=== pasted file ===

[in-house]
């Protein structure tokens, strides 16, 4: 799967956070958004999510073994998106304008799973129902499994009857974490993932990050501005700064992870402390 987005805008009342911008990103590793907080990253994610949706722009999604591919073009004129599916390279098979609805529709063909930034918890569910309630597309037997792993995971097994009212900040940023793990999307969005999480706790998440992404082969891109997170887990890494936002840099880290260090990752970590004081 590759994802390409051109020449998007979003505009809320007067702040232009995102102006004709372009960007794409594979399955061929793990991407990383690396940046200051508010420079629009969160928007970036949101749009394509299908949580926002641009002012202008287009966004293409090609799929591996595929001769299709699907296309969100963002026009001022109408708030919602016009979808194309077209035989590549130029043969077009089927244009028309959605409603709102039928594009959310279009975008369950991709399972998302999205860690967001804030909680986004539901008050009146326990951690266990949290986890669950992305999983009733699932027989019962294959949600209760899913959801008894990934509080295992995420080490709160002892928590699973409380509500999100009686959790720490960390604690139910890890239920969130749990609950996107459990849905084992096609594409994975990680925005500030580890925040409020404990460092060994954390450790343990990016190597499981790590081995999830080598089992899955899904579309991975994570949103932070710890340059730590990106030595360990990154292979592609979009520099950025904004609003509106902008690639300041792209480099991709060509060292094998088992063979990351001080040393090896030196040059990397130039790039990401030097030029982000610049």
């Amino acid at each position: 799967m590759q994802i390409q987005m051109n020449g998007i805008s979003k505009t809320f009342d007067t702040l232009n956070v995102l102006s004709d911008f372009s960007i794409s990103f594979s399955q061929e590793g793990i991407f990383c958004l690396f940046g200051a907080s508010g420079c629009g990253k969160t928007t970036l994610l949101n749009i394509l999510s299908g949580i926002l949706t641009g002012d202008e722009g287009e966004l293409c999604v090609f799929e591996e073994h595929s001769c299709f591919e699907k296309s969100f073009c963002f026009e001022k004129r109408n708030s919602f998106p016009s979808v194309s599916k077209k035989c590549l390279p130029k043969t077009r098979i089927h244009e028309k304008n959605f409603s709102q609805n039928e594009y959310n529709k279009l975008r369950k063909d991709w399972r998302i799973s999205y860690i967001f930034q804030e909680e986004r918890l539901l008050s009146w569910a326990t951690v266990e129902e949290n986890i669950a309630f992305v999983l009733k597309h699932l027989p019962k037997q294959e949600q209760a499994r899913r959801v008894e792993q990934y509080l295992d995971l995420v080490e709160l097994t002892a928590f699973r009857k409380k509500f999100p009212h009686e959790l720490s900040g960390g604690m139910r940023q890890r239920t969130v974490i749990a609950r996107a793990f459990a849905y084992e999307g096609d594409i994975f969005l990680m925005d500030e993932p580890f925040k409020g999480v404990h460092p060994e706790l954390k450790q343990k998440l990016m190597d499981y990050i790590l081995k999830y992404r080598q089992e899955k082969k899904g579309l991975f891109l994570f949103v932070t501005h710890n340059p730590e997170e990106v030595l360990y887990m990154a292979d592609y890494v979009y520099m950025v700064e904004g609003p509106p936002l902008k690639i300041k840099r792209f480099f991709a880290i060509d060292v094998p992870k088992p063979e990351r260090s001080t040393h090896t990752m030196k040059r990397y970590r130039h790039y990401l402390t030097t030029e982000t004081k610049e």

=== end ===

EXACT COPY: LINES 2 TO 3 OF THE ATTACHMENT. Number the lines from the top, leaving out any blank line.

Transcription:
């Protein structure tokens, strides 16, 4: 799967956070958004999510073994998106304008799973129902499994009857974490993932990050501005700064992870402390 987005805008009342911008990103590793907080990253994610949706722009999604591919073009004129599916390279098979609805529709063909930034918890569910309630597309037997792993995971097994009212900040940023793990999307969005999480706790998440992404082969891109997170887990890494936002840099880290260090990752970590004081 590759994802390409051109020449998007979003505009809320007067702040232009995102102006004709372009960007794409594979399955061929793990991407990383690396940046200051508010420079629009969160928007970036949101749009394509299908949580926002641009002012202008287009966004293409090609799929591996595929001769299709699907296309969100963002026009001022109408708030919602016009979808194309077209035989590549130029043969077009089927244009028309959605409603709102039928594009959310279009975008369950991709399972998302999205860690967001804030909680986004539901008050009146326990951690266990949290986890669950992305999983009733699932027989019962294959949600209760899913959801008894990934509080295992995420080490709160002892928590699973409380509500999100009686959790720490960390604690139910890890239920969130749990609950996107459990849905084992096609594409994975990680925005500030580890925040409020404990460092060994954390450790343990990016190597499981790590081995999830080598089992899955899904579309991975994570949103932070710890340059730590990106030595360990990154292979592609979009520099950025904004609003509106902008690639300041792209480099991709060509060292094998088992063979990351001080040393090896030196040059990397130039790039990401030097030029982000610049």
């Amino acid at each position: 799967m590759q994802i390409q987005m051109n020449g998007i805008s979003k505009t809320f009342d007067t702040l232009n956070v995102l102006s004709d911008f372009s960007i794409s990103f594979s399955q061929e590793g793990i991407f990383c958004l690396f940046g200051a907080s508010g420079c629009g990253k969160t928007t970036l994610l949101n749009i394509l999510s299908g949580i926002l949706t641009g002012d202008e722009g287009e966004l293409c999604v090609f799929e591996e073994h595929s001769c299709f591919e699907k296309s969100f073009c963002f026009e001022k004129r109408n708030s919602f998106p016009s979808v194309s599916k077209k035989c590549l390279p130029k043969t077009r098979i089927h244009e028309k304008n959605f409603s709102q609805n039928e594009y959310n529709k279009l975008r369950k063909d991709w399972r998302i799973s999205y860690i967001f930034q804030e909680e986004r918890l539901l008050s009146w569910a326990t951690v266990e129902e949290n986890i669950a309630f992305v999983l009733k597309h699932l027989p019962k037997q294959e949600q209760a499994r899913r959801v008894e792993q990934y509080l295992d995971l995420v080490e709160l097994t002892a928590f699973r009857k409380k509500f999100p009212h009686e959790l720490s900040g960390g604690m139910r940023q890890r239920t969130v974490i749990a609950r996107a793990f459990a849905y084992e999307g096609d594409i994975f969005l990680m925005d500030e993932p580890f925040k409020g999480v404990h460092p060994e706790l954390k450790q343990k998440l990016m190597d499981y990050i790590l081995k999830y992404r080598q089992e899955k082969k899904g579309l991975f891109l994570f949103v932070t501005h710890n340059p730590e997170e990106v030595l360990y887990m990154a292979d592609y890494v979009y520099m950025v700064e904004g609003p509106p936002l902008k690639i300041k840099r792209f480099f991709a880290i060509d060292v094998p992870k088992p063979e990351r260090s001080t040393h090896t990752m030196k040059r990397y970590r130039h790039y990401l402390t030097t030029e982000t004081k610049e």